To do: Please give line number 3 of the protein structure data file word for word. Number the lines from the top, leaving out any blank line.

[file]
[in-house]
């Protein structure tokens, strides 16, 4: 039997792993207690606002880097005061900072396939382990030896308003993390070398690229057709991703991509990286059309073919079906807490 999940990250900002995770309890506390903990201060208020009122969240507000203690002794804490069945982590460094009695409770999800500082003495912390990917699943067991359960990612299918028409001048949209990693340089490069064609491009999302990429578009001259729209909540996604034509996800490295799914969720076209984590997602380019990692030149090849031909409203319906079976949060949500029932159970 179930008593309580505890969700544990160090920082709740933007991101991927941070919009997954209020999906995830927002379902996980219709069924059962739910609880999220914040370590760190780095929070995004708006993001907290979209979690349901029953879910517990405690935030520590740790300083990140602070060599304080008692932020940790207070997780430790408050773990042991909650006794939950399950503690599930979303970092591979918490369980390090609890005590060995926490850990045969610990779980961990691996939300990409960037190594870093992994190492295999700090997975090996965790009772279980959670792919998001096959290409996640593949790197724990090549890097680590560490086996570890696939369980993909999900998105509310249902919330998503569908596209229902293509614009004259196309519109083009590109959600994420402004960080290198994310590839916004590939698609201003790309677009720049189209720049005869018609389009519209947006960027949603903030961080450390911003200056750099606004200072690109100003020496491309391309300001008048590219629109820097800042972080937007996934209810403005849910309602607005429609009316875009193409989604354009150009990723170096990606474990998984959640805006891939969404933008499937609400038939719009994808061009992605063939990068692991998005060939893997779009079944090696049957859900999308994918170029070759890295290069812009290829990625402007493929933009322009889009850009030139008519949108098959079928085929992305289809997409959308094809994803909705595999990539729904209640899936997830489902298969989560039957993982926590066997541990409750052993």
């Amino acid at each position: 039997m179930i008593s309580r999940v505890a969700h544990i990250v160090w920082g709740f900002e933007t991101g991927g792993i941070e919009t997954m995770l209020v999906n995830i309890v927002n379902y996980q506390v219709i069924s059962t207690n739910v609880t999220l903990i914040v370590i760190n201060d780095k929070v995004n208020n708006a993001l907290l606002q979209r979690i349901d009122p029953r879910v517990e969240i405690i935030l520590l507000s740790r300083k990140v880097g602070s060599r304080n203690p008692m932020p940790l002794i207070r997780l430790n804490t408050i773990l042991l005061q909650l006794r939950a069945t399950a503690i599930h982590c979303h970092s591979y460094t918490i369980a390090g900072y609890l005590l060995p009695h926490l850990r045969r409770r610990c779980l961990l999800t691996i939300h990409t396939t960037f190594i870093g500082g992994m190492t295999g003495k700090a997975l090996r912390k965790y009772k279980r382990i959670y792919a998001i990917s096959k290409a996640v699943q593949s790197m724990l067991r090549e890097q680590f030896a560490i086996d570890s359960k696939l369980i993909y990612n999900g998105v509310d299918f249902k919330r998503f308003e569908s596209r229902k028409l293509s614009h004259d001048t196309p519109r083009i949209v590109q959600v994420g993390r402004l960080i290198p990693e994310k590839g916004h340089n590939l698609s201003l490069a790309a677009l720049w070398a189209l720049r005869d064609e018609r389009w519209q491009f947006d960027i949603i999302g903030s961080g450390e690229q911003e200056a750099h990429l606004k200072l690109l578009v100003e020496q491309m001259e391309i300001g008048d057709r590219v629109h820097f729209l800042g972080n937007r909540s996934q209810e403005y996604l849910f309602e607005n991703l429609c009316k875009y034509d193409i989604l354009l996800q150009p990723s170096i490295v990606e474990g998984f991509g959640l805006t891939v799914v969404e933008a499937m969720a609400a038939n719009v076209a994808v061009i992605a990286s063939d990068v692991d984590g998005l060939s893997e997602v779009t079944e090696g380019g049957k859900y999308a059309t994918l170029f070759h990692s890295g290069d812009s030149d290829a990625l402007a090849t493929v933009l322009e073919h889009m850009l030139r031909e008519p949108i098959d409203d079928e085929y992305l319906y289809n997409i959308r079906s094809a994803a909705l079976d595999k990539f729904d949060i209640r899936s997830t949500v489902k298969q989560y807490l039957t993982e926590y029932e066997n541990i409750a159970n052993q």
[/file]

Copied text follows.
């Amino acid at each position: 039997m179930i008593s309580r999940v505890a969700h544990i990250v160090w920082g709740f900002e933007t991101g991927g792993i941070e919009t997954m995770l209020v999906n995830i309890v927002n379902y996980q506390v219709i069924s059962t207690n739910v609880t999220l903990i914040v370590i760190n201060d780095k929070v995004n208020n708006a993001l907290l606002q979209r979690i349901d009122p029953r879910v517990e969240i405690i935030l520590l507000s740790r300083k990140v880097g602070s060599r304080n203690p008692m932020p940790l002794i207070r997780l430790n804490t408050i773990l042991l005061q909650l006794r939950a069945t399950a503690i599930h982590c979303h970092s591979y460094t918490i369980a390090g900072y609890l005590l060995p009695h926490l850990r045969r409770r610990c779980l961990l999800t691996i939300h990409t396939t960037f190594i870093g500082g992994m190492t295999g003495k700090a997975l090996r912390k965790y009772k279980r382990i959670y792919a998001i990917s096959k290409a996640v699943q593949s790197m724990l067991r090549e890097q680590f030896a560490i086996d570890s359960k696939l369980i993909y990612n999900g998105v509310d299918f249902k919330r998503f308003e569908s596209r229902k028409l293509s614009h004259d001048t196309p519109r083009i949209v590109q959600v994420g993390r402004l960080i290198p990693e994310k590839g916004h340089n590939l698609s201003l490069a790309a677009l720049w070398a189209l720049r005869d064609e018609r389009w519209q491009f947006d960027i949603i999302g903030s961080g450390e690229q911003e200056a750099h990429l606004k200072l690109l578009v100003e020496q491309m001259e391309i300001g008048d057709r590219v629109h820097f729209l800042g972080n937007r909540s996934q209810e403005y996604l849910f309602e607005n991703l429609c009316k875009y034509d193409i989604l354009l996800q150009p990723s170096i490295v990606e474990g998984f991509g959640l805006t891939v799914v969404e933008a499937m969720a609400a038939n719009v076209a994808v061009i992605a990286s063939d990068v692991d984590g998005l060939s893997e997602v779009t079944e090696g380019g049957k859900y999308a059309t994918l170029f070759h990692s890295g290069d812009s030149d290829a990625l402007a090849t493929v933009l322009e073919h889009m850009l030139r031909e008519p949108i098959d409203d079928e085929y992305l319906y289809n997409i959308r079906s094809a994803a909705l079976d595999k990539f729904d949060i209640r899936s997830t949500v489902k298969q989560y807490l039957t993982e926590y029932e066997n541990i409750a159970n052993q």